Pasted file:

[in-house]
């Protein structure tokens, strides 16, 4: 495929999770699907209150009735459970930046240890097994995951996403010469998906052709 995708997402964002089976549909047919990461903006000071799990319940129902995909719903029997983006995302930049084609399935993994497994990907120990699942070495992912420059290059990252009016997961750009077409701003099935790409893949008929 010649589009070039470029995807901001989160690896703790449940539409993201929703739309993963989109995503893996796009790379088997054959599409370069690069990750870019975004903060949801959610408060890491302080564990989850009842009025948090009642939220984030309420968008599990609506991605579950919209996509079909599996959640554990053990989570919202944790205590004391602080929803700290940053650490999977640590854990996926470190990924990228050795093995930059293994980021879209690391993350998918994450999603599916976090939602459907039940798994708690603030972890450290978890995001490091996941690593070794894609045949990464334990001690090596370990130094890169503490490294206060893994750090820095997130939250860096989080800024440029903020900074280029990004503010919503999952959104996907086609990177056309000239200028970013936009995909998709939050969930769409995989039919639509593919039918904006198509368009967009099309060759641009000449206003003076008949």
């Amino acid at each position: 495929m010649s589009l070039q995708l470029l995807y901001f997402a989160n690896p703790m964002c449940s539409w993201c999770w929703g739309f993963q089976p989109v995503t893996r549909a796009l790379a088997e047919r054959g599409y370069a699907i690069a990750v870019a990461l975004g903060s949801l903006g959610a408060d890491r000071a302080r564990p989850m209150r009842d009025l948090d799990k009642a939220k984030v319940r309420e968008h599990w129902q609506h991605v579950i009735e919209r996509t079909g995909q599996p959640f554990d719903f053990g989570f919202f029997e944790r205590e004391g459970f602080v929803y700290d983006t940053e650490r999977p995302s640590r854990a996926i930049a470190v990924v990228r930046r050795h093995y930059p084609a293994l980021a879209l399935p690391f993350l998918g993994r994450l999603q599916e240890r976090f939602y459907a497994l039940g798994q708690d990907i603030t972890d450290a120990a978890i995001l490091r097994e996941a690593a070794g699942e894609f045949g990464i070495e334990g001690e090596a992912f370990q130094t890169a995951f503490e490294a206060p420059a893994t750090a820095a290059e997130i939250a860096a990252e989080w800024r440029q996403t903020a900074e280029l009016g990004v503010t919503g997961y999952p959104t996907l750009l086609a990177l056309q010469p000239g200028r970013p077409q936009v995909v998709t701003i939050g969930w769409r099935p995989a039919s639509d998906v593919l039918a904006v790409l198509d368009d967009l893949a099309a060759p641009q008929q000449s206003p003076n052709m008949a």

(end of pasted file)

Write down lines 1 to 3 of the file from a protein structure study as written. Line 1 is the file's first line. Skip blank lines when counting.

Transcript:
[in-house]
């Protein structure tokens, strides 16, 4: 495929999770699907209150009735459970930046240890097994995951996403010469998906052709 995708997402964002089976549909047919990461903006000071799990319940129902995909719903029997983006995302930049084609399935993994497994990907120990699942070495992912420059290059990252009016997961750009077409701003099935790409893949008929 010649589009070039470029995807901001989160690896703790449940539409993201929703739309993963989109995503893996796009790379088997054959599409370069690069990750870019975004903060949801959610408060890491302080564990989850009842009025948090009642939220984030309420968008599990609506991605579950919209996509079909599996959640554990053990989570919202944790205590004391602080929803700290940053650490999977640590854990996926470190990924990228050795093995930059293994980021879209690391993350998918994450999603599916976090939602459907039940798994708690603030972890450290978890995001490091996941690593070794894609045949990464334990001690090596370990130094890169503490490294206060893994750090820095997130939250860096989080800024440029903020900074280029990004503010919503999952959104996907086609990177056309000239200028970013936009995909998709939050969930769409995989039919639509593919039918904006198509368009967009099309060759641009000449206003003076008949």
């Amino acid at each position: 495929m010649s589009l070039q995708l470029l995807y901001f997402a989160n690896p703790m964002c449940s539409w993201c999770w929703g739309f993963q089976p989109v995503t893996r549909a796009l790379a088997e047919r054959g599409y370069a699907i690069a990750v870019a990461l975004g903060s949801l903006g959610a408060d890491r000071a302080r564990p989850m209150r009842d009025l948090d799990k009642a939220k984030v319940r309420e968008h599990w129902q609506h991605v579950i009735e919209r996509t079909g995909q599996p959640f554990d719903f053990g989570f919202f029997e944790r205590e004391g459970f602080v929803y700290d983006t940053e650490r999977p995302s640590r854990a996926i930049a470190v990924v990228r930046r050795h093995y930059p084609a293994l980021a879209l399935p690391f993350l998918g993994r994450l999603q599916e240890r976090f939602y459907a497994l039940g798994q708690d990907i603030t972890d450290a120990a978890i995001l490091r097994e996941a690593a070794g699942e894609f045949g990464i070495e334990g001690e090596a992912f370990q130094t890169a995951f503490e490294a206060p420059a893994t750090a820095a290059e997130i939250a860096a990252e989080w800024r440029q996403t903020a900074e280029l009016g990004v503010t919503g997961y999952p959104t996907l750009l086609a990177l056309q010469p000239g200028r970013p077409q936009v995909v998709t701003i939050g969930w769409r099935p995989a039919s639509d998906v593919l039918a904006v790409l198509d368009d967009l893949a099309a060759p641009q008929q000449s206003p003076n052709m008949a």